Retail Sales and Its Components
How to Use It to Understand the Economy
Retail sales are purchases of finished goods and services by consumers and businesses. They occur at the end of the supply chain.
The beginning of the supply chain includes commodities and other raw materials. The middle of the supply chain is wholesale sales. These are the goods and services sold to businesses that create final retail products.
The retail industry is the distributor of these goods and services.
This industry includes brick-and-mortar stores like Target and Macy's. It also includes online retailers, such as Amazon. It includes home sales and TV retailers. In addition, the retail industry also sells services. Examples include restaurants, hotels and hairdressers.
The most critical time in retail sales is the holiday shopping season. It accounts for almost 20 percent of retail sales. The season begins on Black Friday. It then includes Cyber Monday, Green Monday and every shopping day through Christmas.
How Retail Sales Are Measured
The Census Bureau doesn't adjust for inflation in the report. That means volatile gas and oil prices affect its results. That can be misleading. Gas prices typically rise in the spring. Traders bid up the prices in advance of anticipated demand for the summer driving season.
When that happens, it seems like retail sales are skyrocketing. Sales seem to drop like a stone in the late summer or autumn. That's when gas prices fall as vacationers return home.
The Census Bureau divides retail sales into 13 categories. The largest category (20 percent) is auto and auto parts stores.
Since it's such a large component, the Census Bureau report also shows retail sales without auto.
Department and discount stores comprise 13 percent of total sales. Grocery stores are slightly less. Gas stations and restaurants are a little under 10 percent each. Apparel stores and drugstores come in at 5 percent each. Furniture stores and consumer electronics are around 2.5 percent each.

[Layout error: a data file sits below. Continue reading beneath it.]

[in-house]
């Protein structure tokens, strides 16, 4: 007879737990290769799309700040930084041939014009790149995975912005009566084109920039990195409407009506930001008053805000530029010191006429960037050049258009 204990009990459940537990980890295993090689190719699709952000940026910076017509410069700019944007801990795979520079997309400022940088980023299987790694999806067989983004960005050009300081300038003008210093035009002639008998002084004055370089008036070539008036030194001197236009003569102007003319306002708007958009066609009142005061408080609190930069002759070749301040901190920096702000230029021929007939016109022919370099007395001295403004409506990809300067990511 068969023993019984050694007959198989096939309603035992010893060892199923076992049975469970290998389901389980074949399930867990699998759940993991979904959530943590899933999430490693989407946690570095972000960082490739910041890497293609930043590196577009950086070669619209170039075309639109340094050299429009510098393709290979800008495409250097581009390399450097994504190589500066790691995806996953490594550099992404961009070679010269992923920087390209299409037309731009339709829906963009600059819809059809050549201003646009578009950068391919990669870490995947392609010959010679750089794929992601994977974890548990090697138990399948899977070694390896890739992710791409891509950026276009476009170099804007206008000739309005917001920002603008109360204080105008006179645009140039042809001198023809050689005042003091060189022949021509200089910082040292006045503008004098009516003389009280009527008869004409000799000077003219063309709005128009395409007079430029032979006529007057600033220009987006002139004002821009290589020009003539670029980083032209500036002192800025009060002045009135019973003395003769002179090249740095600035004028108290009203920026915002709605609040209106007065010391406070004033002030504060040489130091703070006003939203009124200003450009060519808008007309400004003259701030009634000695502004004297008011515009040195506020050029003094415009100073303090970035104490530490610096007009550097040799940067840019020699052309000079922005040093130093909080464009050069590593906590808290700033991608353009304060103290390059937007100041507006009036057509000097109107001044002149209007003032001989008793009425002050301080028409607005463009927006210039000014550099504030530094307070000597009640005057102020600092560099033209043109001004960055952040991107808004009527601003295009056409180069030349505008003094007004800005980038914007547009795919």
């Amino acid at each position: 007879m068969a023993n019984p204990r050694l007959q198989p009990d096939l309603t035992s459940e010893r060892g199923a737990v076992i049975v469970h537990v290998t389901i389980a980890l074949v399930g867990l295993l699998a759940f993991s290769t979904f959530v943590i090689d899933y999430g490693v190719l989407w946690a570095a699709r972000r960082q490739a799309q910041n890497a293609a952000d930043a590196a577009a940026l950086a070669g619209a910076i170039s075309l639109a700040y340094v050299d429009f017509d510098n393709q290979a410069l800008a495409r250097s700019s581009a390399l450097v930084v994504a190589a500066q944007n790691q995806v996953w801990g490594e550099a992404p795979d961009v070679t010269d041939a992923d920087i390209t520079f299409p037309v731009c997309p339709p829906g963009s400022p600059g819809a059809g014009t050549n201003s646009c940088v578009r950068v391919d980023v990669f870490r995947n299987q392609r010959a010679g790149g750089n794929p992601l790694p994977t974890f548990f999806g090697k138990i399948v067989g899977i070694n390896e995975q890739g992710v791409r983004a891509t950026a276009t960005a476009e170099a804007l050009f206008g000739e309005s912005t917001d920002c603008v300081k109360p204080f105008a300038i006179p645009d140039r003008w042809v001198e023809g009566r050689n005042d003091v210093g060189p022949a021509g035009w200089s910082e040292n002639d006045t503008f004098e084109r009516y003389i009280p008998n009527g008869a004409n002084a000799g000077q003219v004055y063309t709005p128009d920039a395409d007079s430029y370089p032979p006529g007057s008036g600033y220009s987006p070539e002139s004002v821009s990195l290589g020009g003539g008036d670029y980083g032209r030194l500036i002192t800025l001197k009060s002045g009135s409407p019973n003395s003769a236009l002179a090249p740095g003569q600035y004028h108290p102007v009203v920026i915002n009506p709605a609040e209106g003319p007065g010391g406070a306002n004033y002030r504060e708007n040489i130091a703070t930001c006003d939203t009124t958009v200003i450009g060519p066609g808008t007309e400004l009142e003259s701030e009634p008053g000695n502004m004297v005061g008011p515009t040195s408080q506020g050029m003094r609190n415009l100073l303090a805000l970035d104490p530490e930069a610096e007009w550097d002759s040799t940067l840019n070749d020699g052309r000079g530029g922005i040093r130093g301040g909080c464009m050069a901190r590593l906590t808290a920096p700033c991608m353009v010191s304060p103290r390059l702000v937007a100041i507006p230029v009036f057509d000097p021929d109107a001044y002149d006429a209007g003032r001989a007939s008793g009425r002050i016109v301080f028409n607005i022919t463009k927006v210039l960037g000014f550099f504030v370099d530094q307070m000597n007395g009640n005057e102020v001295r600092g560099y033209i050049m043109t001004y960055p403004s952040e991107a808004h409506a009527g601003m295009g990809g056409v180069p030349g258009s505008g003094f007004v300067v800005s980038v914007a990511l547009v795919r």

Here are all 13 retail categories:
- Auto dealers, including auto parts, new and used vehicle sales.
- Nonstore retailers, which means online retail sales.
- Department stores.
- Apparel, such specialty clothing stores.
- Electronics and appliance stores, including big box retailers like Best Buy.
- Food and beverage stores, including grocery and liquor stores.
- Building and garden supply stores, such as Lowes and Home Depot.
- Sporting goods/hobby stores, like Hobby Lobby and Michaels.
- Health/beauty shops, including drugstores.
- Furniture stores.
- Hospitality and leisure, including hotels, restaurants and bars.
- Gas stations.
- Miscellaneous. (Source: “How Surveys Are Collected,” Census Bureau.)
Retail Sales Helps You Understand the Economy
The three other components of gross domestic product are business spending, government spending and net exports.
The Bureau of Economic Analysis releases the GDP report each quarterly. If each month's retail sales are strong, then it's likely that the GDP report will be solid as well. The only time that won't be true is if prices are rising due to inflation. That's because the retail sales report doesn't adjust for inflation, while the GDP report does. Find out more about real GDP.
You must also look at year-over-year retail sales in addition to the monthly percent changes. The GDP report gives an estimate for a year. Retail sales growth since the prior year will give you a better indication of GDP growth which is also compared to the prior year.
Pay attention to growth for each of the 13 specific categories within retail sales.
Growth in auto sales will create more U.S. manufacturing jobs. If apparel is increasing, it won't help U.S. jobs because most of those jobs are outsourced. Growth in hospitality and leisure will create jobs, but most of them are lower paid than manufacturing jobs.
You will notice that nonstore retailers grows the most. That only reveals the popularity of online retailers. That affects department stores the most. That category grows slowly, if at all.